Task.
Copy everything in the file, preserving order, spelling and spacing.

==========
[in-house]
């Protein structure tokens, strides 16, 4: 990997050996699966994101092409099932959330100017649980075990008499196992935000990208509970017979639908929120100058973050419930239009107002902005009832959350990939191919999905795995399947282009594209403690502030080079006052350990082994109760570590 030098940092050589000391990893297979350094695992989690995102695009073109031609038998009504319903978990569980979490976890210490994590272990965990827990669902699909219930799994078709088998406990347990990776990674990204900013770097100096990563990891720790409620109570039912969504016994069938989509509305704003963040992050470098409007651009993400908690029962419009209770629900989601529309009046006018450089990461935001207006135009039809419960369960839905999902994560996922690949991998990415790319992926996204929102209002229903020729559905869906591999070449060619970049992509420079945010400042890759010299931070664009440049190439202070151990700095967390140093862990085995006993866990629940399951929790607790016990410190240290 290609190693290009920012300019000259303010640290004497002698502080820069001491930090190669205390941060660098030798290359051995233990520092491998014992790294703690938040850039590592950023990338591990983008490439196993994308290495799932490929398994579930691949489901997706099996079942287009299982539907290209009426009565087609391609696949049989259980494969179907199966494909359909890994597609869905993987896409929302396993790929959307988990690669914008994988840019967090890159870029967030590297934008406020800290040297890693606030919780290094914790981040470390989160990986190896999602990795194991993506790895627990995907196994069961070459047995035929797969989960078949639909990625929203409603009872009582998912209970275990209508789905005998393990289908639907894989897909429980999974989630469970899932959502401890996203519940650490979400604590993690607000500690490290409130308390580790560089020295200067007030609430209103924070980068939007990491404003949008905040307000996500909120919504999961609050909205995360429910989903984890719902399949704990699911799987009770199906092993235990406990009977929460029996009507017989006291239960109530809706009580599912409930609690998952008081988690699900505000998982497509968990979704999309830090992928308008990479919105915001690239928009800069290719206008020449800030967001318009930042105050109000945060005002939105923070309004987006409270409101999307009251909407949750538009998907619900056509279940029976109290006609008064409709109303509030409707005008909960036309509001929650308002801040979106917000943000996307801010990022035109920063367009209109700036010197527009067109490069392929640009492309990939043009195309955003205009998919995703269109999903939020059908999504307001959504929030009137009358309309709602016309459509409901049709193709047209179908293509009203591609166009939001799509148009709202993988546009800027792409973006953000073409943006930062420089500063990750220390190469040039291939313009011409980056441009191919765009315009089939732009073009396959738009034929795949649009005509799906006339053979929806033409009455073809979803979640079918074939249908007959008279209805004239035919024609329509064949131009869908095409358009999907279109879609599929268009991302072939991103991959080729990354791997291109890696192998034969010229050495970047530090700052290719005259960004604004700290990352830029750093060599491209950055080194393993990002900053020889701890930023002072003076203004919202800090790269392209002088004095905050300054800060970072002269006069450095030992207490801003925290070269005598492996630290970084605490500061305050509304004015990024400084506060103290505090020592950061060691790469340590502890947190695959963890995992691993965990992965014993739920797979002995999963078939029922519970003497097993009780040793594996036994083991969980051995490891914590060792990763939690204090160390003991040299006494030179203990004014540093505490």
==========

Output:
[in-house]
């Protein structure tokens, strides 16, 4: 990997050996699966994101092409099932959330100017649980075990008499196992935000990208509970017979639908929120100058973050419930239009107002902005009832959350990939191919999905795995399947282009594209403690502030080079006052350990082994109760570590 030098940092050589000391990893297979350094695992989690995102695009073109031609038998009504319903978990569980979490976890210490994590272990965990827990669902699909219930799994078709088998406990347990990776990674990204900013770097100096990563990891720790409620109570039912969504016994069938989509509305704003963040992050470098409007651009993400908690029962419009209770629900989601529309009046006018450089990461935001207006135009039809419960369960839905999902994560996922690949991998990415790319992926996204929102209002229903020729559905869906591999070449060619970049992509420079945010400042890759010299931070664009440049190439202070151990700095967390140093862990085995006993866990629940399951929790607790016990410190240290 290609190693290009920012300019000259303010640290004497002698502080820069001491930090190669205390941060660098030798290359051995233990520092491998014992790294703690938040850039590592950023990338591990983008490439196993994308290495799932490929398994579930691949489901997706099996079942287009299982539907290209009426009565087609391609696949049989259980494969179907199966494909359909890994597609869905993987896409929302396993790929959307988990690669914008994988840019967090890159870029967030590297934008406020800290040297890693606030919780290094914790981040470390989160990986190896999602990795194991993506790895627990995907196994069961070459047995035929797969989960078949639909990625929203409603009872009582998912209970275990209508789905005998393990289908639907894989897909429980999974989630469970899932959502401890996203519940650490979400604590993690607000500690490290409130308390580790560089020295200067007030609430209103924070980068939007990491404003949008905040307000996500909120919504999961609050909205995360429910989903984890719902399949704990699911799987009770199906092993235990406990009977929460029996009507017989006291239960109530809706009580599912409930609690998952008081988690699900505000998982497509968990979704999309830090992928308008990479919105915001690239928009800069290719206008020449800030967001318009930042105050109000945060005002939105923070309004987006409270409101999307009251909407949750538009998907619900056509279940029976109290006609008064409709109303509030409707005008909960036309509001929650308002801040979106917000943000996307801010990022035109920063367009209109700036010197527009067109490069392929640009492309990939043009195309955003205009998919995703269109999903939020059908999504307001959504929030009137009358309309709602016309459509409901049709193709047209179908293509009203591609166009939001799509148009709202993988546009800027792409973006953000073409943006930062420089500063990750220390190469040039291939313009011409980056441009191919765009315009089939732009073009396959738009034929795949649009005509799906006339053979929806033409009455073809979803979640079918074939249908007959008279209805004239035919024609329509064949131009869908095409358009999907279109879609599929268009991302072939991103991959080729990354791997291109890696192998034969010229050495970047530090700052290719005259960004604004700290990352830029750093060599491209950055080194393993990002900053020889701890930023002072003076203004919202800090790269392209002088004095905050300054800060970072002269006069450095030992207490801003925290070269005598492996630290970084605490500061305050509304004015990024400084506060103290505090020592950061060691790469340590502890947190695959963890995992691993965990992965014993739920797979002995999963078939029922519970003497097993009780040793594996036994083991969980051995490891914590060792990763939690204090160390003991040299006494030179203990004014540093505490």